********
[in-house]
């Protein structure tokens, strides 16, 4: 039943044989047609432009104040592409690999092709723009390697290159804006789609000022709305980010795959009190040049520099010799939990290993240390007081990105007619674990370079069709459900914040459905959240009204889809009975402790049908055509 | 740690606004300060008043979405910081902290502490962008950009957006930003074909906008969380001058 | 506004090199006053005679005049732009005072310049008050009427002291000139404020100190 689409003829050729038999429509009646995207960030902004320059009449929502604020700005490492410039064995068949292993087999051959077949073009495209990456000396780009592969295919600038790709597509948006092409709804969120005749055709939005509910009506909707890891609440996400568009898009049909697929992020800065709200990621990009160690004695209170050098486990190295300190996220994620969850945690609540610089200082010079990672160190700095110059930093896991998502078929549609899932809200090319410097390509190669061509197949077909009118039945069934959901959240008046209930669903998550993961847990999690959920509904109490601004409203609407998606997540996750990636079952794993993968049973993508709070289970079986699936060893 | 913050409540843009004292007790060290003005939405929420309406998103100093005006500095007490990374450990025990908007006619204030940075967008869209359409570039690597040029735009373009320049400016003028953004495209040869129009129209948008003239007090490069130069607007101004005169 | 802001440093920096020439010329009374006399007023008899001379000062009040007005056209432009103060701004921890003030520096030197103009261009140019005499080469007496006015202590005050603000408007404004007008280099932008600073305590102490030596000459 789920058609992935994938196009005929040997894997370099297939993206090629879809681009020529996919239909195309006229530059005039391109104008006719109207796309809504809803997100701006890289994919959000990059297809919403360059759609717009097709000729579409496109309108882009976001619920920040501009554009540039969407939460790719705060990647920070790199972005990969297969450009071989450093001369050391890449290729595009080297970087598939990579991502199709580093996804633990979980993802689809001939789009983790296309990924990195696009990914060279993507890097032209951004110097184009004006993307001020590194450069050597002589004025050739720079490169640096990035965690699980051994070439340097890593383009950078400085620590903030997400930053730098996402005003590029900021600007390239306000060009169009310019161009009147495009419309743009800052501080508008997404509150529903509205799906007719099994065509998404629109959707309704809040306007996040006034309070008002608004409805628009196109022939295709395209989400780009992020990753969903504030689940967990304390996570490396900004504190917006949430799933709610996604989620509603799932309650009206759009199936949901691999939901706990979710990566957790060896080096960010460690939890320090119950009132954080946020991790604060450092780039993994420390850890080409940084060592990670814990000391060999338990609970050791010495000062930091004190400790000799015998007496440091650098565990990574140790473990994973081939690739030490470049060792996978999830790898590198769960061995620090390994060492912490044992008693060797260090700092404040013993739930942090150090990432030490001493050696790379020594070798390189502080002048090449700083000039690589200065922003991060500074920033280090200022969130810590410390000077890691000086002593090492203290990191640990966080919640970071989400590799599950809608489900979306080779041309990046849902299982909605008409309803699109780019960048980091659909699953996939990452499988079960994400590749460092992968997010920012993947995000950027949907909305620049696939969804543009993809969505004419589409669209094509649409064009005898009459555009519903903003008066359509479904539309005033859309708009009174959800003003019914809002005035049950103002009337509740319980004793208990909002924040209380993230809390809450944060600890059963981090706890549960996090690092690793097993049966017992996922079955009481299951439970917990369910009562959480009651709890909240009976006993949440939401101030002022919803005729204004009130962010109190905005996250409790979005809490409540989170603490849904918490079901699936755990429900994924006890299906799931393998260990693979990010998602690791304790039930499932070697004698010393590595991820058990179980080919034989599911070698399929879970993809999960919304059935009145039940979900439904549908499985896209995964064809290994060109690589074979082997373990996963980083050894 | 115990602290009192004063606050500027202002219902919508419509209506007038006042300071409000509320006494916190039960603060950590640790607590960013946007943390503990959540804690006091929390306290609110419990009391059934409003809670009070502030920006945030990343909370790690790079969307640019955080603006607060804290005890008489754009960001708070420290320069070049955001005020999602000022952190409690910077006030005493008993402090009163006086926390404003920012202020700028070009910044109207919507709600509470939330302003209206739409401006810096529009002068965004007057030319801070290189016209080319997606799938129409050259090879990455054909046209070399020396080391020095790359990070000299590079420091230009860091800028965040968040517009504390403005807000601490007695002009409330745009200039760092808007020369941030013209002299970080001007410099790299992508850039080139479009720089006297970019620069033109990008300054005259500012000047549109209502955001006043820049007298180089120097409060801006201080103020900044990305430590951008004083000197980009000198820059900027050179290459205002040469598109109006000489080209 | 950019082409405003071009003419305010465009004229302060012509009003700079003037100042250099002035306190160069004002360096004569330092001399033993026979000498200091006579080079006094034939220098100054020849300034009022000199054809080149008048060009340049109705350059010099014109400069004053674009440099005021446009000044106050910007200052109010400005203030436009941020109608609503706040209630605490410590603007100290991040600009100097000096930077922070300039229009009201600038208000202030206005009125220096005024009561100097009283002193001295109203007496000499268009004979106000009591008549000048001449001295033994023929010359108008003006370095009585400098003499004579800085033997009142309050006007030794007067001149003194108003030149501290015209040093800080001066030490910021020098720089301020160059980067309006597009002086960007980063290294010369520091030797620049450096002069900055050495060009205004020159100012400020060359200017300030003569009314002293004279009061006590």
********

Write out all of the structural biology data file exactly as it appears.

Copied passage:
[in-house]
């Protein structure tokens, strides 16, 4: 039943044989047609432009104040592409690999092709723009390697290159804006789609000022709305980010795959009190040049520099010799939990290993240390007081990105007619674990370079069709459900914040459905959240009204889809009975402790049908055509 | 740690606004300060008043979405910081902290502490962008950009957006930003074909906008969380001058 | 506004090199006053005679005049732009005072310049008050009427002291000139404020100190 689409003829050729038999429509009646995207960030902004320059009449929502604020700005490492410039064995068949292993087999051959077949073009495209990456000396780009592969295919600038790709597509948006092409709804969120005749055709939005509910009506909707890891609440996400568009898009049909697929992020800065709200990621990009160690004695209170050098486990190295300190996220994620969850945690609540610089200082010079990672160190700095110059930093896991998502078929549609899932809200090319410097390509190669061509197949077909009118039945069934959901959240008046209930669903998550993961847990999690959920509904109490601004409203609407998606997540996750990636079952794993993968049973993508709070289970079986699936060893 | 913050409540843009004292007790060290003005939405929420309406998103100093005006500095007490990374450990025990908007006619204030940075967008869209359409570039690597040029735009373009320049400016003028953004495209040869129009129209948008003239007090490069130069607007101004005169 | 802001440093920096020439010329009374006399007023008899001379000062009040007005056209432009103060701004921890003030520096030197103009261009140019005499080469007496006015202590005050603000408007404004007008280099932008600073305590102490030596000459 789920058609992935994938196009005929040997894997370099297939993206090629879809681009020529996919239909195309006229530059005039391109104008006719109207796309809504809803997100701006890289994919959000990059297809919403360059759609717009097709000729579409496109309108882009976001619920920040501009554009540039969407939460790719705060990647920070790199972005990969297969450009071989450093001369050391890449290729595009080297970087598939990579991502199709580093996804633990979980993802689809001939789009983790296309990924990195696009990914060279993507890097032209951004110097184009004006993307001020590194450069050597002589004025050739720079490169640096990035965690699980051994070439340097890593383009950078400085620590903030997400930053730098996402005003590029900021600007390239306000060009169009310019161009009147495009419309743009800052501080508008997404509150529903509205799906007719099994065509998404629109959707309704809040306007996040006034309070008002608004409805628009196109022939295709395209989400780009992020990753969903504030689940967990304390996570490396900004504190917006949430799933709610996604989620509603799932309650009206759009199936949901691999939901706990979710990566957790060896080096960010460690939890320090119950009132954080946020991790604060450092780039993994420390850890080409940084060592990670814990000391060999338990609970050791010495000062930091004190400790000799015998007496440091650098565990990574140790473990994973081939690739030490470049060792996978999830790898590198769960061995620090390994060492912490044992008693060797260090700092404040013993739930942090150090990432030490001493050696790379020594070798390189502080002048090449700083000039690589200065922003991060500074920033280090200022969130810590410390000077890691000086002593090492203290990191640990966080919640970071989400590799599950809608489900979306080779041309990046849902299982909605008409309803699109780019960048980091659909699953996939990452499988079960994400590749460092992968997010920012993947995000950027949907909305620049696939969804543009993809969505004419589409669209094509649409064009005898009459555009519903903003008066359509479904539309005033859309708009009174959800003003019914809002005035049950103002009337509740319980004793208990909002924040209380993230809390809450944060600890059963981090706890549960996090690092690793097993049966017992996922079955009481299951439970917990369910009562959480009651709890909240009976006993949440939401101030002022919803005729204004009130962010109190905005996250409790979005809490409540989170603490849904918490079901699936755990429900994924006890299906799931393998260990693979990010998602690791304790039930499932070697004698010393590595991820058990179980080919034989599911070698399929879970993809999960919304059935009145039940979900439904549908499985896209995964064809290994060109690589074979082997373990996963980083050894 | 115990602290009192004063606050500027202002219902919508419509209506007038006042300071409000509320006494916190039960603060950590640790607590960013946007943390503990959540804690006091929390306290609110419990009391059934409003809670009070502030920006945030990343909370790690790079969307640019955080603006607060804290005890008489754009960001708070420290320069070049955001005020999602000022952190409690910077006030005493008993402090009163006086926390404003920012202020700028070009910044109207919507709600509470939330302003209206739409401006810096529009002068965004007057030319801070290189016209080319997606799938129409050259090879990455054909046209070399020396080391020095790359990070000299590079420091230009860091800028965040968040517009504390403005807000601490007695002009409330745009200039760092808007020369941030013209002299970080001007410099790299992508850039080139479009720089006297970019620069033109990008300054005259500012000047549109209502955001006043820049007298180089120097409060801006201080103020900044990305430590951008004083000197980009000198820059900027050179290459205002040469598109109006000489080209 | 950019082409405003071009003419305010465009004229302060012509009003700079003037100042250099002035306190160069004002360096004569330092001399033993026979000498200091006579080079006094034939220098100054020849300034009022000199054809080149008048060009340049109705350059010099014109400069004053674009440099005021446009000044106050910007200052109010400005203030436009941020109608609503706040209630605490410590603007100290991040600009100097000096930077922070300039229009009201600038208000202030206005009125220096005024009561100097009283002193001295109203007496000499268009004979106000009591008549000048001449001295033994023929010359108008003006370095009585400098003499004579800085033997009142309050006007030794007067001149003194108003030149501290015209040093800080001066030490910021020098720089301020160059980067309006597009002086960007980063290294010369520091030797620049450096002069900055050495060009205004020159100012400020060359200017300030003569009314002293004279009061006590």